Legislations of Manual Scavenging
Manual scavenging is much to be considered as an issue that could be controlled and prohibited through proper policy making and creating a strong legally enforceable bill for which many movements have taken place. The noteworthy thing about this issue is, it is prohibited by the Indian constitution in 1950 but this practice is prevalent in most of the parts of India till 1993. It was in 1993 the first bill passed by P.V Narasimha Rao government which is called “Employment of Manual Scavengers and Construction of Dry Latrines (Prohibition) Act 1993”, defines manual scavenger as “A person engaged in or employed for manually carrying human excreta”. Prior to analysing the flaws in 1993 bill if one has to ponder upon the logical sequence of major steps that have to be taken, the vital ones are identification, liberation and rehabilitation of manual scavengers. In 1993 act, the identification part itself is missing since it is not able to cover the different types of other activities which are part of the scavenging and more than that the largest number of manual scavengers employed by Indian railways which is completely out of scope of this prohibition act. It also ignores the human indignity component involved in this activity instead more focused on sanitation. This bill is enacted under state list but not many states came forward to implement this and also no directions for rehabilitation programmes to be provided, hence it resulted as a feeble and toothless law for last two decades. In 2013 Indian government passed another bill on the same, which has wider scope and implementation capabilities. The following is the comparison between the 1993 bill and 2013 bill in definition:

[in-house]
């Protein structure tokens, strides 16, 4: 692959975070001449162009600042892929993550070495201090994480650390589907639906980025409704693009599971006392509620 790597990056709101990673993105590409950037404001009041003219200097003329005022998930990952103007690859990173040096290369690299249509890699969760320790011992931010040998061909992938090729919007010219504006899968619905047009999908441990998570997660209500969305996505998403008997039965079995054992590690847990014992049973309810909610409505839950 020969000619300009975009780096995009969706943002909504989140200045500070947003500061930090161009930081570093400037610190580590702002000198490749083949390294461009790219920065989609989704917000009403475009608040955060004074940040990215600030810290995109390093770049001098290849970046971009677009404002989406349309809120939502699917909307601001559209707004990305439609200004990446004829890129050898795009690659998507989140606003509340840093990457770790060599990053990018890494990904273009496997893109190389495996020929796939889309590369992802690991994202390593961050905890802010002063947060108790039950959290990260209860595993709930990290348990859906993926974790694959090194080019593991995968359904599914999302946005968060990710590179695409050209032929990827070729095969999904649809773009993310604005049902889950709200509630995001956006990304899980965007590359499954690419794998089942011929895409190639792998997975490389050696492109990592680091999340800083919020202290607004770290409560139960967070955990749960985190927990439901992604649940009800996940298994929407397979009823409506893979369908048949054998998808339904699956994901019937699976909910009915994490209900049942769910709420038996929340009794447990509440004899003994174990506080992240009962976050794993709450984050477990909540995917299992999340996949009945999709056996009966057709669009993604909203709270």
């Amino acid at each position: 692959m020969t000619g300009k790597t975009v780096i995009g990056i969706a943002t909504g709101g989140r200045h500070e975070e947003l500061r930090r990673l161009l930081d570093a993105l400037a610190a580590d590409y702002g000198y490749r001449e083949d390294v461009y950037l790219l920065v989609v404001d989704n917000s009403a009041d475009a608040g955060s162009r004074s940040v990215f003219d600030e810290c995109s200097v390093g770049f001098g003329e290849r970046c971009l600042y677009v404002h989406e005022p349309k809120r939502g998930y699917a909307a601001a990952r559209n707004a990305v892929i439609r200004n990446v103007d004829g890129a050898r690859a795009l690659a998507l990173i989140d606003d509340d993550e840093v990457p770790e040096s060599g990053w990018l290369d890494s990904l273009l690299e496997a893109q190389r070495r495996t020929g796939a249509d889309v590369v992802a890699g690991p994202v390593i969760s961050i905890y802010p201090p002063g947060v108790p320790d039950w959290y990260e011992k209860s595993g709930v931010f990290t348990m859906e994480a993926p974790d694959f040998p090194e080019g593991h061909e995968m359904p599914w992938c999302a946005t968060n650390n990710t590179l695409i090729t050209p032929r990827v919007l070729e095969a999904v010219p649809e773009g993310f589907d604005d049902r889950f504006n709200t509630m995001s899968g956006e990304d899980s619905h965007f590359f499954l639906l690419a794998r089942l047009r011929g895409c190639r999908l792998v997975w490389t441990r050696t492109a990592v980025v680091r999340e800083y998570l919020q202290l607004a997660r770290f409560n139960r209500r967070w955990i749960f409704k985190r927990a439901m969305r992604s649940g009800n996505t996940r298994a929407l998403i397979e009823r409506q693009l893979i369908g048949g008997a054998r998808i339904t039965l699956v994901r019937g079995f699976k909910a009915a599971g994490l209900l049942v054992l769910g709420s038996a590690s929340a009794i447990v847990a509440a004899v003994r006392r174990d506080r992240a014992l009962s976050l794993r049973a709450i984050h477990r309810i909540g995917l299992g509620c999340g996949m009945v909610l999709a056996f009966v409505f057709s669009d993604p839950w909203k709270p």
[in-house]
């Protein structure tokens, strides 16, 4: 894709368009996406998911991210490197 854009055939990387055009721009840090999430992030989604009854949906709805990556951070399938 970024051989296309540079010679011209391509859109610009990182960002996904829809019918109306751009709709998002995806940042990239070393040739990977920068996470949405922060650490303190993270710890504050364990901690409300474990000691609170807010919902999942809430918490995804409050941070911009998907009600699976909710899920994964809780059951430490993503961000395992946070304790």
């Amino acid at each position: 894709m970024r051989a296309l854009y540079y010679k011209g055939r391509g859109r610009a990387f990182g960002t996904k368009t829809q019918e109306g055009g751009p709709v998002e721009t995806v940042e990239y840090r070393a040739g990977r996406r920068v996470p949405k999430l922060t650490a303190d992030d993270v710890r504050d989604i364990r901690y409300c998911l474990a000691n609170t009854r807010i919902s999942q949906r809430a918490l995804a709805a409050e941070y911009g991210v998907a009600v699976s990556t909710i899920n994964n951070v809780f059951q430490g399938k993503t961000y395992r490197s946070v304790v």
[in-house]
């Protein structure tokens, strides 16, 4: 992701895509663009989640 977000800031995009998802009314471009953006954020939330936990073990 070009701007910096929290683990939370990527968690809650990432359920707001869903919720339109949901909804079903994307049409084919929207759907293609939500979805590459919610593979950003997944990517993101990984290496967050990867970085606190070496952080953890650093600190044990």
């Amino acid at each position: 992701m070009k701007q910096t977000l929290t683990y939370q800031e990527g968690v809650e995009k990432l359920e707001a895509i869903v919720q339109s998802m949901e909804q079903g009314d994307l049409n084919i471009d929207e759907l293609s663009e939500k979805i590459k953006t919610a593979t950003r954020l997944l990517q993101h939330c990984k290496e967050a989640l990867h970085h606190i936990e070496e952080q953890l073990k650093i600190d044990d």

The broad differences in the two bills are displayed below:
Name of Act
Employment of Manual Scavengers and Construction of Dry Latrines (Prohibition) Act Prohibition of Employment as Manual
Scavengers and their...
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